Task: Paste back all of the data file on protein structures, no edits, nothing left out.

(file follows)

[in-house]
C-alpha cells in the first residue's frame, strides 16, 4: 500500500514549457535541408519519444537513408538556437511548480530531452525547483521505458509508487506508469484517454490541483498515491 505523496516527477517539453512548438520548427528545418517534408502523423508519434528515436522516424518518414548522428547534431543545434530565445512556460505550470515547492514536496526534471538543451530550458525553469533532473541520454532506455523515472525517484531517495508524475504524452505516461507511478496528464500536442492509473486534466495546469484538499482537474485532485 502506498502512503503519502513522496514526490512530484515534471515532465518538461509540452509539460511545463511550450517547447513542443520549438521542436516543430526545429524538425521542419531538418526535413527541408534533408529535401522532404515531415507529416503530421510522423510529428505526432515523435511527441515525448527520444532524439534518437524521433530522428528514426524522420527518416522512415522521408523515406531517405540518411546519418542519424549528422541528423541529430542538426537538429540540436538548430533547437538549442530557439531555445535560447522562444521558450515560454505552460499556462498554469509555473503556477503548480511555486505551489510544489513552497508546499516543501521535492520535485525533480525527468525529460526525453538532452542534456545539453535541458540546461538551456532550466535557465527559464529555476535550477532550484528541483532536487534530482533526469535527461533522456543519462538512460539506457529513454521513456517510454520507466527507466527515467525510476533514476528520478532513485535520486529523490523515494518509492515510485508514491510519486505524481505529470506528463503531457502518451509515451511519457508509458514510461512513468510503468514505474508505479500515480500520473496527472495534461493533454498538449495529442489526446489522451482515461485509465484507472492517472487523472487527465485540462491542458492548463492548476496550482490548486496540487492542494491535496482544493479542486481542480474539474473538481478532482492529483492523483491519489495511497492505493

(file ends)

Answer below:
[in-house]
C-alpha cells in the first residue's frame, strides 16, 4: 500500500514549457535541408519519444537513408538556437511548480530531452525547483521505458509508487506508469484517454490541483498515491 505523496516527477517539453512548438520548427528545418517534408502523423508519434528515436522516424518518414548522428547534431543545434530565445512556460505550470515547492514536496526534471538543451530550458525553469533532473541520454532506455523515472525517484531517495508524475504524452505516461507511478496528464500536442492509473486534466495546469484538499482537474485532485 502506498502512503503519502513522496514526490512530484515534471515532465518538461509540452509539460511545463511550450517547447513542443520549438521542436516543430526545429524538425521542419531538418526535413527541408534533408529535401522532404515531415507529416503530421510522423510529428505526432515523435511527441515525448527520444532524439534518437524521433530522428528514426524522420527518416522512415522521408523515406531517405540518411546519418542519424549528422541528423541529430542538426537538429540540436538548430533547437538549442530557439531555445535560447522562444521558450515560454505552460499556462498554469509555473503556477503548480511555486505551489510544489513552497508546499516543501521535492520535485525533480525527468525529460526525453538532452542534456545539453535541458540546461538551456532550466535557465527559464529555476535550477532550484528541483532536487534530482533526469535527461533522456543519462538512460539506457529513454521513456517510454520507466527507466527515467525510476533514476528520478532513485535520486529523490523515494518509492515510485508514491510519486505524481505529470506528463503531457502518451509515451511519457508509458514510461512513468510503468514505474508505479500515480500520473496527472495534461493533454498538449495529442489526446489522451482515461485509465484507472492517472487523472487527465485540462491542458492548463492548476496550482490548486496540487492542494491535496482544493479542486481542480474539474473538481478532482492529483492523483491519489495511497492505493